Saturday, May 17, 2014

Why we treat people the way we do...

Have you ever noticed that when you are close to someone, you treat them more unkindly than you would a stranger?

It seems to me that most of us instantly notice when people are nasty to us, and our subsequent condemnation of them and their rotten behavior feels justified. But how many of us stop to look our own actions?

I have a theory about this. I am no psychologist, but I've been around enough mental people that I think I have a grasp on the human mind.

 I don't know what triggered it. Maybe I listened to a talk on relationships, or read someone else's blog, or an article in a magazine...I don't know. But it talked about how we treat each other. But, at some point, I stepped outside of my body, and listened to how I speak to Jeremy sometimes. As I listened to myself, I noticed I was rather abrupt, aggravated, and impatient.

Why was I doing this?

I mean, Jeremy is my best friend.

Why would I speak to someone I love like that?

And then I figured it out.

I didn't think of Jeremy as a singular person anymore.

He was me. JereME instead of Jeremy. Hee hee...

"Hello, I'm me, and this is JereME, also me. Pleased to meet you."

At some point, our lives having melded together like so much warm Velveeta cheese, I stopped thinking of him as an individual. He was an extension of me and my emotions. Like we weren't a household of individuals, but a giant collective, with one soul. And since he was me, I could speak to him like I would speak to one of my arms if it suddenly started flailing or randomly poking me in the eye.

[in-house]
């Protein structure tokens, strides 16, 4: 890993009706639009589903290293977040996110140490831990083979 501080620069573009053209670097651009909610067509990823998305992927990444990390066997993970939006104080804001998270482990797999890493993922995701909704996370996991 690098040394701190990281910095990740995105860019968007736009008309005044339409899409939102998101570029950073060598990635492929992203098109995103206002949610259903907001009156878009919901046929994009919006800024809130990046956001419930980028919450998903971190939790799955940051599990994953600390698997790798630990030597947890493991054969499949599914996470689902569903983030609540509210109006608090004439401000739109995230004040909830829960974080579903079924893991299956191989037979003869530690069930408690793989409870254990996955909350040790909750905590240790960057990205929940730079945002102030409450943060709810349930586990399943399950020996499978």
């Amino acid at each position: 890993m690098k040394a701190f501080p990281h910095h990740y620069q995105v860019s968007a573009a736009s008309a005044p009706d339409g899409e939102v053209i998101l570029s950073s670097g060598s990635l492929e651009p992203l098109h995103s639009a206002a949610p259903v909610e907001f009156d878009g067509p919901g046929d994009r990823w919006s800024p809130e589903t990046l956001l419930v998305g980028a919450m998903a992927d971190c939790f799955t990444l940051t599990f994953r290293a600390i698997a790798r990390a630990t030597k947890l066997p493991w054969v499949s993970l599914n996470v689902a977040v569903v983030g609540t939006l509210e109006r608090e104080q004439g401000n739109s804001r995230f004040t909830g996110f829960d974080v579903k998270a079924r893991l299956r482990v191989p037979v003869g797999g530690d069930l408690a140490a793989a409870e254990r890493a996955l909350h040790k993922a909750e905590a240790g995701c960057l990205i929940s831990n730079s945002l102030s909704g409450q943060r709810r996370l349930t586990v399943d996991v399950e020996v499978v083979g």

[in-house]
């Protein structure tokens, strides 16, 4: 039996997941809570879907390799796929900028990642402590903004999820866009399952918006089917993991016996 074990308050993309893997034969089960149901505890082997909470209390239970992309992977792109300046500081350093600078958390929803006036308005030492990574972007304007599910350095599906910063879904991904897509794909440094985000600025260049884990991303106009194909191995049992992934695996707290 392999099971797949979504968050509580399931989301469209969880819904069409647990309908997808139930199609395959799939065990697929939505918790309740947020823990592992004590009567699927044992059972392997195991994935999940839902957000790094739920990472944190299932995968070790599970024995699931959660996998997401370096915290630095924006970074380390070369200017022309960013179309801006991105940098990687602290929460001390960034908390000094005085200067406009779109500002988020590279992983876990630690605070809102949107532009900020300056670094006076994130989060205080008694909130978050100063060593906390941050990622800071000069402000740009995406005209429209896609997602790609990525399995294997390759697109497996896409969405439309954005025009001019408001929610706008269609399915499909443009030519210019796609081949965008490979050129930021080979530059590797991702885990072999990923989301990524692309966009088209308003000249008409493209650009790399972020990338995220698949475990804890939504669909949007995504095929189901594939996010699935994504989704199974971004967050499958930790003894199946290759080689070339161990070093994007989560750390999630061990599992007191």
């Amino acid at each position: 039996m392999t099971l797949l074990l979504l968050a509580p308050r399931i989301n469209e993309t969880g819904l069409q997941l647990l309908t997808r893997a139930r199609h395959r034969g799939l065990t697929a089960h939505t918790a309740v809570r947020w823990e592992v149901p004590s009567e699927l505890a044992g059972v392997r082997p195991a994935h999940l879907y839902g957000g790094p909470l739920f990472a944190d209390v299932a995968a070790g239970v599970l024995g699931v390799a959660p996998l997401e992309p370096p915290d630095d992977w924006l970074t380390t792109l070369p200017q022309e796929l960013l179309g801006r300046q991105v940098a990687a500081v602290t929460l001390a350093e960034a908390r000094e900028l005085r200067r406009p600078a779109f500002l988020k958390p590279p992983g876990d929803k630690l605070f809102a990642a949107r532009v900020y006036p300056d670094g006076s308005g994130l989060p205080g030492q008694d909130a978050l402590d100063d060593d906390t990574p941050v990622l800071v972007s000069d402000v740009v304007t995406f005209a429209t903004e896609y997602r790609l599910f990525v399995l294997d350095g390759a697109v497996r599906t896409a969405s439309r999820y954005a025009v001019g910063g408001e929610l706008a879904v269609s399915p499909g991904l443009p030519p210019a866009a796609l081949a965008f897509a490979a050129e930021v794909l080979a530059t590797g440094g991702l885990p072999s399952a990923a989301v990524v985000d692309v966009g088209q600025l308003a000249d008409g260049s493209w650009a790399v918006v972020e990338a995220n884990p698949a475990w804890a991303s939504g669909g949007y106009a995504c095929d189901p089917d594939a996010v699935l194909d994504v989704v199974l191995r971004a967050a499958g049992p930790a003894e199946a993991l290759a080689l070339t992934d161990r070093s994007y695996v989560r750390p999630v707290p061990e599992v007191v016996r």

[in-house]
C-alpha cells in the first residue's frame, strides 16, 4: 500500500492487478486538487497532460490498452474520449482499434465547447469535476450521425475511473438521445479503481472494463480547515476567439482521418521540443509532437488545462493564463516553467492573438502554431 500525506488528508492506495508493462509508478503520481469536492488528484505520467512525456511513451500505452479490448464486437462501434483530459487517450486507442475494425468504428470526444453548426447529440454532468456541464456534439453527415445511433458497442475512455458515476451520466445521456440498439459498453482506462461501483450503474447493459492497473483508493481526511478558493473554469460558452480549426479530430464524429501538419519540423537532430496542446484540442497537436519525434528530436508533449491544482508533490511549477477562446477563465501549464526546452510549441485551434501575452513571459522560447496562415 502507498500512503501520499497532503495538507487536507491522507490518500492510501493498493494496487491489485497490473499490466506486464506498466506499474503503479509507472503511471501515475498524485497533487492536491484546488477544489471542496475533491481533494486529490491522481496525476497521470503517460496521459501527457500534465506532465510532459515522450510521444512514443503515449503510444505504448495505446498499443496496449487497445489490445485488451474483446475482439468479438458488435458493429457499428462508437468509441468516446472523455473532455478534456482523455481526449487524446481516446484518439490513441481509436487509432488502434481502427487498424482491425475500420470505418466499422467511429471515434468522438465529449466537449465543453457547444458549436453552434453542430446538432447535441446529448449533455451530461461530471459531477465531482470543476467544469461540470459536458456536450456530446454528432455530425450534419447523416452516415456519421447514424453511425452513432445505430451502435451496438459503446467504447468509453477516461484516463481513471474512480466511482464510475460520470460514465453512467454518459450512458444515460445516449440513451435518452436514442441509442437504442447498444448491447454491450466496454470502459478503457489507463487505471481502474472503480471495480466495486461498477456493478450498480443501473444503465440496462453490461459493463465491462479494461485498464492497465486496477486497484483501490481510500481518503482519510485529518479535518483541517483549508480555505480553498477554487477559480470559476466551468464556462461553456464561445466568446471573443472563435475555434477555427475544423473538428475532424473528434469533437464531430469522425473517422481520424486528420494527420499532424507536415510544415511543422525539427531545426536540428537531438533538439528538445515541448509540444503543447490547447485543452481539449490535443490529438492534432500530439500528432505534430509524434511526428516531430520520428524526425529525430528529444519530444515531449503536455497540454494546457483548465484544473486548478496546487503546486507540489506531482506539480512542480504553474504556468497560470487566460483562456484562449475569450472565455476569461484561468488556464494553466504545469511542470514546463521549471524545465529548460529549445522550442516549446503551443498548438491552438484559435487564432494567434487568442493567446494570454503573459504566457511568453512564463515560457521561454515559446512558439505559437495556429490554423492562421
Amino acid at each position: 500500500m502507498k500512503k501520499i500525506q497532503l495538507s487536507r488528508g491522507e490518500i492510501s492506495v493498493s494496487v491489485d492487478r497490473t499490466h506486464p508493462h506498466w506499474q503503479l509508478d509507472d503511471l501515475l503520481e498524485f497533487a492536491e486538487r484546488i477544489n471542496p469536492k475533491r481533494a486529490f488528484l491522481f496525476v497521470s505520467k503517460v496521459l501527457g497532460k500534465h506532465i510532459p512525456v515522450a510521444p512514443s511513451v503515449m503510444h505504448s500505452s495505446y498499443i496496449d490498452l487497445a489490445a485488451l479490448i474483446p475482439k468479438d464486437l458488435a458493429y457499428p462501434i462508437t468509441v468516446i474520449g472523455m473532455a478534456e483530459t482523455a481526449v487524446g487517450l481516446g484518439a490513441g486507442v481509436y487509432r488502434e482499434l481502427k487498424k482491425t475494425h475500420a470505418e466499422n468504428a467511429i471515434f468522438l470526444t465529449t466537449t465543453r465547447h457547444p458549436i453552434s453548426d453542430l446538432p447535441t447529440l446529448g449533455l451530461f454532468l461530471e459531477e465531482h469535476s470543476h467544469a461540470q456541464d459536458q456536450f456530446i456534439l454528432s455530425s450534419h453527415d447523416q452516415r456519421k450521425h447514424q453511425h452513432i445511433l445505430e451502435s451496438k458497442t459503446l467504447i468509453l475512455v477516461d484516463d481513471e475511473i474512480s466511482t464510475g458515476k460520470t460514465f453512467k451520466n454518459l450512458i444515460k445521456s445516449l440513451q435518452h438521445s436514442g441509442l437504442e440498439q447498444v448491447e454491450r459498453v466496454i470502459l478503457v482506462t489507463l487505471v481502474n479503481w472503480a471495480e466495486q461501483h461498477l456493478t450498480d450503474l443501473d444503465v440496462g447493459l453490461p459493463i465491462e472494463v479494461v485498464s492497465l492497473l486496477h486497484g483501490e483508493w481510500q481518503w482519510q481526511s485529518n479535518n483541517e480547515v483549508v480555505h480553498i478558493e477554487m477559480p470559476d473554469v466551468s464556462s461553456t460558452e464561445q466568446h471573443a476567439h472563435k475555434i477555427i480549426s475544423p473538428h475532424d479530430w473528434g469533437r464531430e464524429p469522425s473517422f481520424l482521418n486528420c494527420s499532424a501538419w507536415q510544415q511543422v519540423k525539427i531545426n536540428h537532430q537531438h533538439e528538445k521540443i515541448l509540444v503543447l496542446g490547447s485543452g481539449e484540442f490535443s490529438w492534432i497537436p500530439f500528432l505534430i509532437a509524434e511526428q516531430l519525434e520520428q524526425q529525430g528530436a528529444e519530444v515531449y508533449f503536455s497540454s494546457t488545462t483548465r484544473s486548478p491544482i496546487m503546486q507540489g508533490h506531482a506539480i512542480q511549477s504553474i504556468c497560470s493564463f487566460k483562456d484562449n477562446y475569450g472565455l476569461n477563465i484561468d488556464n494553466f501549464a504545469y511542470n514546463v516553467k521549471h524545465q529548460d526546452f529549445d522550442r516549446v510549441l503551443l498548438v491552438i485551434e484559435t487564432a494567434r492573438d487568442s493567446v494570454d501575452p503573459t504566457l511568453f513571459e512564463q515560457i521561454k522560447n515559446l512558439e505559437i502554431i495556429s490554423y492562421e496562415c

"What are you DOING? Stop that flailing! OW! What was that for?? Stop that, Me!"


Jeremy is the most patient person on the planet, and it takes a lot for him to reach his limits with my idiosyncrasies, which is great. But when he DOES reach that limit, it's like hell-fire and brimstone. And then I crumple onto the floor, completely devastated that Me said that to me. I can't handle Me being cranky me.

I think a lot of people do that. But in a more vague way. We want others to behave like WE do. Want them to be little us clones, and when they don't do what they should, we overreact. (This happens frequently between parents and children. We expect them to be little Mes. We, as parents, need to kindly and respectfully let them be them, guide them through mistakes as they progress through childhood and adolescence, and then sigh with immense satisfaction when they grow up and become Mes all on their own. Because that's what happens. It's true. Think about your mom. Are you like her? The fallen fruit, friends...the fallen fruit...)

(Side note: Eden calls him Dad-a-me. See? Everybody does it. Even three-year-olds.)

It's taken a lot of effort to stop thinking of Jeremy as me. He never complains (another indication that he's not me), but I'm sure subconsciously he appreciates it.

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